On His Own Gowran Park 26.01.2012

On His Own: not seen on the course since falling in last year's National

  PICTURE: Patrick McCann (racingpost.com/photos)  

On His Own challenging for National favouritism

ON HIS OWN was on Monday vying for favouritism for the John Smith's Grand National with stablemate Prince De Beauchene having been cut for the world's most famous race.

Trained by Willie Mullins for Andrea and Graham Wylie, who also own Prince De Beauchene, On His Own was a faller at Becher's Brook when prominent on the second circuit in last year's National and has not run since.

Prince De Beauchene is due to have his next start in the Bobbyjo Chase at Fairyhouse next month while no comeback date has been set for On His Own.

However, Mullins is planning to have the 2012 Thyestes Chase winner as part of his team as Ireland's champion trainer attempts to win the National for a second time.

He said: "On His Own's back in training and working away. We haven't made any plan for his first run of the season just yet, but he will be entered for the National and, hopefully, will be on our team for the race. He was going well up with the leaders in the race last year when he fell at Becher's on the second circuit last year."

Willie Mullins top trainer Cheltenham - 18.3.11

Willie Mullins: chasing a second success in the Grand National

  PICTURE: Mark Cranham (racingpost.com/photos) 

On His Own was shortened in the betting for the National on Monday with Coral making him their clear 14-1 favourite (from 20) with William Hill went 16-1 (from 20) making him joint favourite with Prince De Beauchene.

Coral spokesman David Stevens said: "On His Own has not been seen in public since his fall in last year's National, but the money we have seen for him today suggests an imminent reappearance and a return trip to Liverpool are both on the cards."

The third contender at the head of the Grand National market is Coral Welsh National runner up Teaforthree, who is a general 20-1 for Aintree glory.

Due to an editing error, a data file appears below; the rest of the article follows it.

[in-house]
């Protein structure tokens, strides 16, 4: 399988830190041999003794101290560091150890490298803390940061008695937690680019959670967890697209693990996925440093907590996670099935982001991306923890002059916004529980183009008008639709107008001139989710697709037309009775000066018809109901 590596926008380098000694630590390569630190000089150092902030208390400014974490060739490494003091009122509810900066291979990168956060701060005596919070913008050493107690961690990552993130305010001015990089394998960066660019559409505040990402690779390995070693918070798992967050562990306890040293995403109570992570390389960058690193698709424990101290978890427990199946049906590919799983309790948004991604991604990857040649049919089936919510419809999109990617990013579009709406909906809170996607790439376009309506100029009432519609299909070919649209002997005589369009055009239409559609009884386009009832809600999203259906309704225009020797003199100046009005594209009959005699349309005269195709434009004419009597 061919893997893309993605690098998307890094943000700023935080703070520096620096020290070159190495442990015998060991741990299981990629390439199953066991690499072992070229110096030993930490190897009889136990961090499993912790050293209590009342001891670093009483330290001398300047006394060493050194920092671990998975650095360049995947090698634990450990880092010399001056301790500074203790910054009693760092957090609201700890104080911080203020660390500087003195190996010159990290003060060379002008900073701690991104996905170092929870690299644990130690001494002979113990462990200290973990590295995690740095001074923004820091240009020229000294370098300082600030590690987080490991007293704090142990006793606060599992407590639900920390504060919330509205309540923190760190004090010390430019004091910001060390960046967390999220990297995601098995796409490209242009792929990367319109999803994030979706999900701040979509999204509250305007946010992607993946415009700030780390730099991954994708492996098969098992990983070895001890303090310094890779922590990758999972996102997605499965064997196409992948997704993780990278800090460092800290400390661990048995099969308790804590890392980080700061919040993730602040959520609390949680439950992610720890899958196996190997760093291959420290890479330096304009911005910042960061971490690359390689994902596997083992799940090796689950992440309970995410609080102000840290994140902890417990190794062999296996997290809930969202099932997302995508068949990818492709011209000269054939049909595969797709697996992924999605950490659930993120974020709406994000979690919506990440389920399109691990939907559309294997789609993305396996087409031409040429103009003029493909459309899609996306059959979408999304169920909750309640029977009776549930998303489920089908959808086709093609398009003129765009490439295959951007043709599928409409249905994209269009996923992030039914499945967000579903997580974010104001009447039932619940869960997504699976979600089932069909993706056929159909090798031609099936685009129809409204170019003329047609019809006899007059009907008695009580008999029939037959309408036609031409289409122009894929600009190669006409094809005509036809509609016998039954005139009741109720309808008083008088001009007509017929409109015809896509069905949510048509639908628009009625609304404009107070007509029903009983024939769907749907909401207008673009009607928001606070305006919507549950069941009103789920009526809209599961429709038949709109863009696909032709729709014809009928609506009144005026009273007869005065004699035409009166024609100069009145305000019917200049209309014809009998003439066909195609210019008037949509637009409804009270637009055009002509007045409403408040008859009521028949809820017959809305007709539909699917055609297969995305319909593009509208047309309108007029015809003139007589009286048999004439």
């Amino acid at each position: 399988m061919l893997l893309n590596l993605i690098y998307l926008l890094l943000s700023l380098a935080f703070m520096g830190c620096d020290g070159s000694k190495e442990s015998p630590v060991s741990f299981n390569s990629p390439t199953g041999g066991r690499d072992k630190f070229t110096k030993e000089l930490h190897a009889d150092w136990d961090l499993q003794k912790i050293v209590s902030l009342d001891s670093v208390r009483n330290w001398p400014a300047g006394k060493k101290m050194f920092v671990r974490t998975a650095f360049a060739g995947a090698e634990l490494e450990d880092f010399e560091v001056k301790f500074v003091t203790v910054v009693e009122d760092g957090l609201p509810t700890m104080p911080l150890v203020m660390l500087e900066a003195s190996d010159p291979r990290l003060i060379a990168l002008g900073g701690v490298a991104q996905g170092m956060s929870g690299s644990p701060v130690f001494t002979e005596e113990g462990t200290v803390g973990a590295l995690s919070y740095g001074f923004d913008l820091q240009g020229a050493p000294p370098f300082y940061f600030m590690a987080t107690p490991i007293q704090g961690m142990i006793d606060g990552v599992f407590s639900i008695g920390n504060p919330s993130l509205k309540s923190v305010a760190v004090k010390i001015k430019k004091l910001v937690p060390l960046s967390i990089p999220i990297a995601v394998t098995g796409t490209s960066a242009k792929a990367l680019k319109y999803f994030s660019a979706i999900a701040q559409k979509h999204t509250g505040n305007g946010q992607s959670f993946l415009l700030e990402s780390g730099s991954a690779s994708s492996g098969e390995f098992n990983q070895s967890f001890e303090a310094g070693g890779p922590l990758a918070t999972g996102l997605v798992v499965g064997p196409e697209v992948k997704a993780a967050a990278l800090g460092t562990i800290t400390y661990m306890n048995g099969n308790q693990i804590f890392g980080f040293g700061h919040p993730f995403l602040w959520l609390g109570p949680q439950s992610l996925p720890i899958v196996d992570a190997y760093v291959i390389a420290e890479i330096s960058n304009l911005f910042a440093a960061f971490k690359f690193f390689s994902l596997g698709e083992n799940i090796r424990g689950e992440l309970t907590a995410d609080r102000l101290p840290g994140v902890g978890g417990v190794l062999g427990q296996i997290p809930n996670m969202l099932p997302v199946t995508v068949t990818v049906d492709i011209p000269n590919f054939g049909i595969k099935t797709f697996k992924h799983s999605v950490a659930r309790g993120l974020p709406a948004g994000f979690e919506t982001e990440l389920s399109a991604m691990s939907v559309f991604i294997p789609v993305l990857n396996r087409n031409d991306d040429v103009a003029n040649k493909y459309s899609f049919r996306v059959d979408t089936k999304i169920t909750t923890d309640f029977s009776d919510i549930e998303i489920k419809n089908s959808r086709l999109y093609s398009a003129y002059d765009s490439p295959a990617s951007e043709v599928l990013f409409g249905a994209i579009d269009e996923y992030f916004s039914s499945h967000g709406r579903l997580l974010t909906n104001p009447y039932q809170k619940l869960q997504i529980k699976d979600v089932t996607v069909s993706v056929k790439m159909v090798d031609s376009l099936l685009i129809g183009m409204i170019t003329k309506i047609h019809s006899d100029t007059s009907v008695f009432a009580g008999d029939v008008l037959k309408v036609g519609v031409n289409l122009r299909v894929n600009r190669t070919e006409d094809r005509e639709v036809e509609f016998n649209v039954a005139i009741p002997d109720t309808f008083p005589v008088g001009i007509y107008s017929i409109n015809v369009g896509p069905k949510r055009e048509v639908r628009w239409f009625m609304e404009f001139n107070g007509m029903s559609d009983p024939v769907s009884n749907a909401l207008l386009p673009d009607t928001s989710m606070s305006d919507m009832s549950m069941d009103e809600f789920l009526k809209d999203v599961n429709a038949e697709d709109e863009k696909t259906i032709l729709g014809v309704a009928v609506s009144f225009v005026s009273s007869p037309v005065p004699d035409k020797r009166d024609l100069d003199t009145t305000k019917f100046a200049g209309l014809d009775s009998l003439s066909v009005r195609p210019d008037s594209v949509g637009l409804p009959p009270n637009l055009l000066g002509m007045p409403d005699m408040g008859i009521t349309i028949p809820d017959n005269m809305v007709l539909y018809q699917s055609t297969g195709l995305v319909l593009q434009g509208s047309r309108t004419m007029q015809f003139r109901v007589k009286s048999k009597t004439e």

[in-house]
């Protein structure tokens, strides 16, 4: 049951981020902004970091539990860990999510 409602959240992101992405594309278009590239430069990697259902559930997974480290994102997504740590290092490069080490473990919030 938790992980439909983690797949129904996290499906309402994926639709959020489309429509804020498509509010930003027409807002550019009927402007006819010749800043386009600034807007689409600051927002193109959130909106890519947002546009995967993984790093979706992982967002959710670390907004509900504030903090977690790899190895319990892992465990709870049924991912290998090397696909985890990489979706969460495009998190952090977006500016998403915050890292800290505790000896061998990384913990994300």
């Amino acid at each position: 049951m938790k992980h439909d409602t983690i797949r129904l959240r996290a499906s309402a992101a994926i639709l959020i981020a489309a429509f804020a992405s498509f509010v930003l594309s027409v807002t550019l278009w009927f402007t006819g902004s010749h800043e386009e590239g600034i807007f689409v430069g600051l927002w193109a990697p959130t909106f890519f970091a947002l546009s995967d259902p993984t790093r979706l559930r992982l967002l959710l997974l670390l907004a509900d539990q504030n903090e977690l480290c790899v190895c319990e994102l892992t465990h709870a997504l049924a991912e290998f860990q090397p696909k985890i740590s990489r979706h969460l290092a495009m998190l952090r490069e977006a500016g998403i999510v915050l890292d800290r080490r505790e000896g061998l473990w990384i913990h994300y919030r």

His trainer Rebecca Curtis said on Monday: "He was a little tired yesterday following the Welsh National, but he seems fresh and well this morning. It was a really good run, but it probably didn't help us that the fences were omitted; he's such a good jumper."

As sporting sights go, few match the sheer excitement of 40 horses thundering towards the first fence at Aintree for the John Smith's Grand National.

A race steeped in history that always provides a story, the Grand National is the ultimate test of endurance and skill for both horse and jockey, as the pairing must navigate 30 treacherous fences, and then still have enough stamina to make a challenge on the run-in.

To manage a clear round in the 4m4f epic is no mean achievement, with the fences notoriously difficult and offering unique challenges.

Over the years, there have been countless memorable moments, Devon Loch's phantom leap in the 1956 contest, Foinavon's shock 100-1 win in 1967 and the brilliance of Red Rum, who took the chase on three occasions in 1973, 74 and 77.

In 1981 Aldaniti and Bob Champion completed a heartwarming tale when winning the race, as Aldaniti had recovered from a career-threatening injury while jockey Champion had battled back from cancer.

In 2011 the race provided another fairytale story as Donald McCain emulated his father and Aintree legend Ginger when winning with Ballabriggs - and that came just a year after champion jockey Tony McCoy finally gained victory in the race at the 15th time of asking.